Epson Pro Cinema 4030 Projector – Review

EPSON PRO CINEMA 4030 PROJECTOR REVIEW SUMMARY

The Pro Cinema 4030 projector could be best described as a very good value proposition projector that fits into the Epson line-up as their newest projector.  The 4030 prices below their two UB series projectors, the 5030 and 6030, with a price of only $2499 in the US.  For that price, you get a local dealer, two pair of rechargeable 3D glasses, a spare lamp, and a ceiling mount.  That’s a lot of extra goodies!

The 4030 can’t quite match the performance, either in brightness or black level performance (but it’s close at both) of the 5030UB or 6030UB (but it is very close), nor can it match those projectors in terms of features.

Yet it still has some nicely advanced features, including Super-Resolution, Picture-in-Picture, and of course, a dynamic iris.  (If you need a wireless HDMI solution, there are 3rd party devices, or you could look to the Epson Home Cinema 5030 UBe, which has wireless built in.)

The Pro Cinema 4030 projector is sold only through Epson’s authorized local dealer network (here in the US).  It’s great to see a projector that can sell at local dealer prices (those dealers need higher than internet margins to survive), and still be considered a good value compared to a lot of projectors at their internet prices!

Let's Talk Picture Quality

For a projector that nets out for around $2000 you get quite a bit of picture quality.  Out of the box best mode color is reasonably good, certainly at least better than average for around the price point.  Calibrating the projector is a great idea if you are really into having the best picture.  The PC4030 has really looked great watching movies since calibrated.  From a color accuracy standpoint, post calibration it looks every bit as good as the 6030 that was sitting on the shelf below it.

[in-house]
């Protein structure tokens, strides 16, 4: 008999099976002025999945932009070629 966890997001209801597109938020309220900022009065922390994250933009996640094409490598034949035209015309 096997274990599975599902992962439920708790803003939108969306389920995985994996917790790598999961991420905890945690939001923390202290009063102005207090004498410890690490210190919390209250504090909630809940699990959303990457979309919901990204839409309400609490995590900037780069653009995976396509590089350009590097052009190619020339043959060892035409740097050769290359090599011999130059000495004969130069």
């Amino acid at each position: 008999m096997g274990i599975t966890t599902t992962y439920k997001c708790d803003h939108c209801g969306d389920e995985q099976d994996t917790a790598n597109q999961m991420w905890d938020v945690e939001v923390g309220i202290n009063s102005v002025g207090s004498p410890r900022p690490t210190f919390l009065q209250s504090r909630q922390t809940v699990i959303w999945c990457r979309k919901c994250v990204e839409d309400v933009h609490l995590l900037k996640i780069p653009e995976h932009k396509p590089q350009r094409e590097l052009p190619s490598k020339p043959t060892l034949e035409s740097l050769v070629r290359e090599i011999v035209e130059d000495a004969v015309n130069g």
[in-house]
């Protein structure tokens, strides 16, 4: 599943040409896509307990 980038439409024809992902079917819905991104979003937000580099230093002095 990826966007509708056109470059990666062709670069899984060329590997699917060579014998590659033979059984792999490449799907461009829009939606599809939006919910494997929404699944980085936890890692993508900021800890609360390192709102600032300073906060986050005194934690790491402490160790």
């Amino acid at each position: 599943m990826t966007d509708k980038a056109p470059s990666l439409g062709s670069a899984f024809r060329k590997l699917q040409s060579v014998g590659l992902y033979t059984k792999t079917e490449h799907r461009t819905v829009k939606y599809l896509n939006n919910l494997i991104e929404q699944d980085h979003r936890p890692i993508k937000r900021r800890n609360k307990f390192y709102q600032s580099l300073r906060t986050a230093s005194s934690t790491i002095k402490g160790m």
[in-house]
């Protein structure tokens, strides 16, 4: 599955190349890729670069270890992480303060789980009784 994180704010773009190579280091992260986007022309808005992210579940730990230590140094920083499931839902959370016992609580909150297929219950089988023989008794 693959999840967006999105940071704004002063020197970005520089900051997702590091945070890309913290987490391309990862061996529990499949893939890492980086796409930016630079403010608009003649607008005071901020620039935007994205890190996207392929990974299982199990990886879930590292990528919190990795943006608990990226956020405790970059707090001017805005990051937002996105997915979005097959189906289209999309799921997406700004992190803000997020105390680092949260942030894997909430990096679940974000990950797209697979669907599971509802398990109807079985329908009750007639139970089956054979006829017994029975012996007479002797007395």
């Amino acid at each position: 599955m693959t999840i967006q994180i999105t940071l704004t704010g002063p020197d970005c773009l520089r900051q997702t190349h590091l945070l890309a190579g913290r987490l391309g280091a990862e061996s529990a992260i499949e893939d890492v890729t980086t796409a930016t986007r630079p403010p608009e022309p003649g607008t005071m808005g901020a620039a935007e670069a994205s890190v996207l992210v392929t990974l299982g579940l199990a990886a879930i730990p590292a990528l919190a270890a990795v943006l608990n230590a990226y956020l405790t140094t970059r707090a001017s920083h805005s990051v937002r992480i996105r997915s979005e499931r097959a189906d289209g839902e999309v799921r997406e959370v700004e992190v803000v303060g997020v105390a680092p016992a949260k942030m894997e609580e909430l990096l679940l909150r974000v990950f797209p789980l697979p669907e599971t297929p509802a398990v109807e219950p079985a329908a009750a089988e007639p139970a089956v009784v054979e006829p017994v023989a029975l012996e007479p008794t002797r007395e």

One of the unique things about most 3LCD projectors around this price or higher, is that they drop in a filter to improve color, only when in “best” modes.  In this case that’s Cinema, B&W Cinema, and Natural.

A side effect of that is that this projector has far more lumens at it’s brightest than it offers calibrated.  That separates it from most of the competition, which are DLP projectors, and who’s brightest modes cannot produce a picture with as good color, that’s as bright.   Color isn’t as perfect in Dynamic or Living Room modes, but with Mike’s recommended backing off of green a good bit, Dynamic mode looks really great, and can tackle less than great rooms, or pretty large screens in more of a theater environment

Fitting in Your Room

With the Pro Cinema 4030, you can put up a very bright image, approaching 1500 lumens, and still output around 1300 looking rather fine for general TV and definitely for HDTV sports, using Mike’s “improved” looking settings for Dynamic mode.

The result is  lots of pop, and wow factor.   The 4030 in a theater is comfortable working with a 1.3 gain screen of 120″ diagonal at movie theater brightness levels.

DLA-RS25_room_full_partopen_small

Blinds not fully closed around the french doors, light leaks around windows, the JVC in this picture maxed out at only 900 lumens

In brighter rooms the brighter modes can provide the extra lumens to handle some ambient light.  This is the kind of projector that would have worked well in my last house, where my room was not ideal.

I watched lots of sports though, in the daytime, and occasional other daytime viewing, but had to wait for evening for some serious, critical, movie viewing when I no longer had light sneaking into the room around the many windows and the French doors in that room.  The shades were all black out, but they didn’t have channels so lots of light still made it into the room from around the edges of the windows and doors.

The brightest projectors I ever got to use in that old room above were barely as bright as the 4030, if even that bright.  They performed just fine in that room.  That said, for those that can afford the extra, all else being equal, consider the 5030 or 6030 UB projectors for their extra brightness.  True, it’s not a lot, but in less than a an ideal room, every little bit helps.

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